Significant concerns have arisen over the past 3 y from the increased global spread of the mosquito-borne flavivirus, Zika. Accompanying this spread has been an increase in cases of the devastating birth defect microcephaly as well as of Guillain–Barré syndrome in adults in many affected countries. Currently there is no vaccine or therapy for this infection; however, we sought to develop a combination approach that provides more rapid and durable protection than traditional vaccination alone. A novel immune-based prophylaxis/therapy strategy entailing the facilitated delivery of a synthetic DNA consensus prME vaccine along with DNA-encoded anti-ZIKV envelope monoclonal antibodies (dMAb) were developed and evaluated for antiviral efficacy. This immediate and persistent protection strategy confers the ability to overcome shortcomings inherent with conventional active vaccination or passive immunotherapy. A collection of novel dMAbs were developed which were potent against ZIKV and could be expressed in serum within 24–48 h of in vivo administration. The DNA vaccine, from a previous development, was potent after adaptive immunity was developed, protecting against infection, brain and testes pathology in relevant mouse challenge models and in an NHP challenge. Delivery of potent dMAbs protected mice from the same murine viral challenge within days of delivery. Combined injection of dMAb and the DNA vaccine afforded rapid and long-lived protection in this challenge model, providing an important demonstration of the advantage of this synergistic approach to pandemic outbreaks.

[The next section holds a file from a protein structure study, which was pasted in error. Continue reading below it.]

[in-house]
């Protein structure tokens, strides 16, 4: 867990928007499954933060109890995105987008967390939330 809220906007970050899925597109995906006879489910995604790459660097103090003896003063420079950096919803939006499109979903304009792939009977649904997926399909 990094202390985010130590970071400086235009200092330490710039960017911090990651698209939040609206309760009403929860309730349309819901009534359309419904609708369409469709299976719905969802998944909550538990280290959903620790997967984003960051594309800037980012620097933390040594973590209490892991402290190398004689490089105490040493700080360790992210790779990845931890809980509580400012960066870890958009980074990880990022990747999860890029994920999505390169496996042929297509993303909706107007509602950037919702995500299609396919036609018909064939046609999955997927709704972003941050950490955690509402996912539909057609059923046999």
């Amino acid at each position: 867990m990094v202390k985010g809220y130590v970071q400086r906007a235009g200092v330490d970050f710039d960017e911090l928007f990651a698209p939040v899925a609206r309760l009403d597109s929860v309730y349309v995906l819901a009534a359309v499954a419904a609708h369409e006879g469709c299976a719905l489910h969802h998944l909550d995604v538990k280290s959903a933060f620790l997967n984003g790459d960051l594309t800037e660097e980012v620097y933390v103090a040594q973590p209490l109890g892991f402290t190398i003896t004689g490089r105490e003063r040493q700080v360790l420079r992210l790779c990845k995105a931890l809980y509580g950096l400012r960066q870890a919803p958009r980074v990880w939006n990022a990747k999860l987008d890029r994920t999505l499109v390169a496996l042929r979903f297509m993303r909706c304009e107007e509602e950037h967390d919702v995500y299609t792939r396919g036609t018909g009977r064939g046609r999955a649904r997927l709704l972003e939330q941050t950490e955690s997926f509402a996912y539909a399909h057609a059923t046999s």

- dMAb-DNA encoded monoclonal antibodies
- DNA vaccine
- Zika virus
ASJC Scopus subject areas
- Immunology and Allergy